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Children's Literature  
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Gay- and lesbian-relevant themes and issues resonate throughout both classic and contemporary works of children's literature. Intense, even quasi-romantic, relationships between same-sex pairs are common in many texts from the nineteenth century, when the domain of children's literature first appeared as an entity separate from adult literature. Generations of children have enjoyed the warm of such novels written for a youthful audience as Tom Brown's Schooldays by Thomas Hughes and Little Women by Louisa May Alcott.

Even many of the novels and poems appropriated from the ranks of adult reading material for use with children are charged with homosociality, even lesbian and gay eroticism. The Adventures of Huckleberry Finn by Mark Twain portrays an intense relationship between the protagonist, Huck, and the escaped slave, Jim, one that critic Leslie Feidler has recognized as .

Similarly, Goblin Market by Christina Rossetti, which has appeared in several illustrated editions for children, contains passages that both explicitly and symbolically portray erotic contact between two sisters, Lizzie and Laura.

That these works and others have raised relatively little controversy regarding such content can be partially attributed to the commonly accepted belief that homosexuality is a "phase" through which children and adolescents pass; all these texts end with a passage into adulthood that involves the breakup of a same-sex pair.

Furthermore, childhood is traditionally seen as a time of innocence; in the past, representations of romantic love and eroticism were simply dismissed as irrelevant and invisible to children, as long as they remained relatively veiled or did not encompass the portrayal of an identity or lifestyle.

But lesbian and gay writers, critics, and activists have come to recognize how such veiling and tentativeness contribute to among heterosexuals and self-loathing among gays and lesbians. This awareness has dovetailed with a general trend as children's literature has become increasingly and explicitly politicized.

In recent years, children's texts have been written to challenge directly sexist, racist, classist, ageist, and finally, heterosexist ideologies. Most of the homo-positive works for very young children, picture books, attempt to normalize lesbian and gay relationships by focusing on the experiences of happy families headed by two parents of the same sex.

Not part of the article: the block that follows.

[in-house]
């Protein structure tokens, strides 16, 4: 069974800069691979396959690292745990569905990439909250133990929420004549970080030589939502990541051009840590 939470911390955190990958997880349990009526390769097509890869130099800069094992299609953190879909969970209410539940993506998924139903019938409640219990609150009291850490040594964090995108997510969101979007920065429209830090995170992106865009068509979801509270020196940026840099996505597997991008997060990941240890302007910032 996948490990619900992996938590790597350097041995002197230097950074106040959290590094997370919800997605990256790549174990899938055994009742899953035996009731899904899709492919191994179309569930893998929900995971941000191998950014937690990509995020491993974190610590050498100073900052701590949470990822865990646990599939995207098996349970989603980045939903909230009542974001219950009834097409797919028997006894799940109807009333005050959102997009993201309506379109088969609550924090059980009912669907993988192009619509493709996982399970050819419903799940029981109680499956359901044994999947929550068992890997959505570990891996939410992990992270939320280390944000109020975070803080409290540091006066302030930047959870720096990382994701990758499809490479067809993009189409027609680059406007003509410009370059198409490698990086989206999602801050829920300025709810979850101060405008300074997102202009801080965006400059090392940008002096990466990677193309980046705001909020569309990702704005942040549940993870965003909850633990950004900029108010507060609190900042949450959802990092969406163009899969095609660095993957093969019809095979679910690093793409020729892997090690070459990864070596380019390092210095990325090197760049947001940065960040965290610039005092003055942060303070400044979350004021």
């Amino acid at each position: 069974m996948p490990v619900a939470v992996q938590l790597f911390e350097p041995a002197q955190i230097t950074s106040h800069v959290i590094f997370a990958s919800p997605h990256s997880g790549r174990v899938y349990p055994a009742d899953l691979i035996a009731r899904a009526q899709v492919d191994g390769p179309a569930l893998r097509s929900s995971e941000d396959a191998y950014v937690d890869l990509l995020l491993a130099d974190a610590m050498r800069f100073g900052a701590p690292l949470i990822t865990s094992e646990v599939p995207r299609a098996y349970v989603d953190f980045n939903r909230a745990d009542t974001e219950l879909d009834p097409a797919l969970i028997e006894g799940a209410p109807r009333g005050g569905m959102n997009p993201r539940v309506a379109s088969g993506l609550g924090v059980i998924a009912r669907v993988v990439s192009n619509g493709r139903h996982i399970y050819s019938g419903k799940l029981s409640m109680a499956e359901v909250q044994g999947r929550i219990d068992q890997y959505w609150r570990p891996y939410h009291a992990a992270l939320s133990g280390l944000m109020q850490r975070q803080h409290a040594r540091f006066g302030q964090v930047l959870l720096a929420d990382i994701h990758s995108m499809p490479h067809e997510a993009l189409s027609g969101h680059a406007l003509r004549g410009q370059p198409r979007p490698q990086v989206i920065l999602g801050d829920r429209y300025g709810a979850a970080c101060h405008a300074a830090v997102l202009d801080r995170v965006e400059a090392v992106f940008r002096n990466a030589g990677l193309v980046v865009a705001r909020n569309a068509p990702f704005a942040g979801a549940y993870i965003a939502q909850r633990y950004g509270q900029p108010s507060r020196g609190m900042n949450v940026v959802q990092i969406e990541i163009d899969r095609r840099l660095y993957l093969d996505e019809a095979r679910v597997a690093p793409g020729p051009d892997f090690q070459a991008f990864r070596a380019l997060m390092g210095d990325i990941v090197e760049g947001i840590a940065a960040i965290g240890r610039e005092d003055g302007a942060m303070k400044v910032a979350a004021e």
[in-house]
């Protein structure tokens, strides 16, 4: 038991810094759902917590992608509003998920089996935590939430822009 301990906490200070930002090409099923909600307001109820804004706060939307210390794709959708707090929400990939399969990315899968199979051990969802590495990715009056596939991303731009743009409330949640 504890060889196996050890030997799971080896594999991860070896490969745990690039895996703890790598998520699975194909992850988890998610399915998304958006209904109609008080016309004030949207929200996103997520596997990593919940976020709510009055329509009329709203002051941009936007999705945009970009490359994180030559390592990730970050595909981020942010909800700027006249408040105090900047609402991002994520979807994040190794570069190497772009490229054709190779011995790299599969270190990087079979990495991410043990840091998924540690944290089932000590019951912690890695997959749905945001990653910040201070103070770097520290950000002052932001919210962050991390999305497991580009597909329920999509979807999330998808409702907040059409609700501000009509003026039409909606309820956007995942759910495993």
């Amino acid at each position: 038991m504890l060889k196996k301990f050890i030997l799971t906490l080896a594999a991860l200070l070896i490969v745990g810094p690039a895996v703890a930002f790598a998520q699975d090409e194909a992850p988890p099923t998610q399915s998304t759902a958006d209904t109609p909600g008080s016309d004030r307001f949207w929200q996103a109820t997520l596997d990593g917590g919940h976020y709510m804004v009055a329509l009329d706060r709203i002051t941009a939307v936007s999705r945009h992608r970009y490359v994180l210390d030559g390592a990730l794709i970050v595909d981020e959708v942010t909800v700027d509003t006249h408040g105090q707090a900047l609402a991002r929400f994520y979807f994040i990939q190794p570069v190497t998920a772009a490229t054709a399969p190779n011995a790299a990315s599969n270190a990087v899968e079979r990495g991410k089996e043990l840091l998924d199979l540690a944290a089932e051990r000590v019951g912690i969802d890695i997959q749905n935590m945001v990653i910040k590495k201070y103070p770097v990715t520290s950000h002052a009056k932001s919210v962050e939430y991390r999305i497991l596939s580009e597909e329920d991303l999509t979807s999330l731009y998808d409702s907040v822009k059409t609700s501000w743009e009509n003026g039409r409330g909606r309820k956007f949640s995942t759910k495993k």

Daddy's Roommate by Michael Willhoite explores the love and support that can exist in a gay household from the perspective of a little boy who is happy to receive nurturing from both his Daddy and Frank, his father's lover.

Heather Has Two Mommies by Lesléa Newman not only validates the parenting skills of lesbians, but also answers the question "how" by explaining artificial insemination in elementary language. Gloria Goes to Gay Pride, also by Lesléa Newman, deals delicately with the issue of hatred, as Gloria, the daughter of two lesbians, encounters homophobic demonstrators at a gay pride parade.

Finally, The Generous Jefferson Bartleby Jones, by Forman Brown, celebrates the love present in one gay family by exploring the comic consequences for a boy who brags so often that two fathers are better than one, that his friends become jealous and borrow both of his dads.

All these works have been the subject of intense debate as libraries and school districts struggle with parents and pressure groups that have attempted to ban these books and many others that recognize and applaud diversity among families and individuals.

This celebration of diversity is expanded upon in several recent books for older children and adolescents, ones that move beyond such simple validation and actually tackle the problems of growing up as a lesbian or gay individual in a homophobic society.

One of the first books that dealt in a relatively honest way with this issue was Ruby by Rosa Guy, published in 1976. Although this novel ends with vague indications that the lesbian desires of its protagonist were just a phase, it does explore successfully the difficult terrain of urban poverty, violence, and homophobia in the African-American and Caribbean-American communities.

Much less tentative in its approach to adolescent female homosexuality is Annie on My Mind by Nancy Garden, which traces the development of a love affair between two high school students, Annie and Liza, who are finally forced to deny their sexual identity in public when a scandal erupts around their friendship with a lesbian teacher.

Importantly, however, these characters never deny their identity to themselves. And even though it was written in 1982, this novel remains timely in its honest representation of homophobia among teenagers and in the school system.

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The cover of the tenth anniversary edition of Lesléa Newman and Diana Souza's Heather Has Two Mommies published by Alyson Books in 2000.
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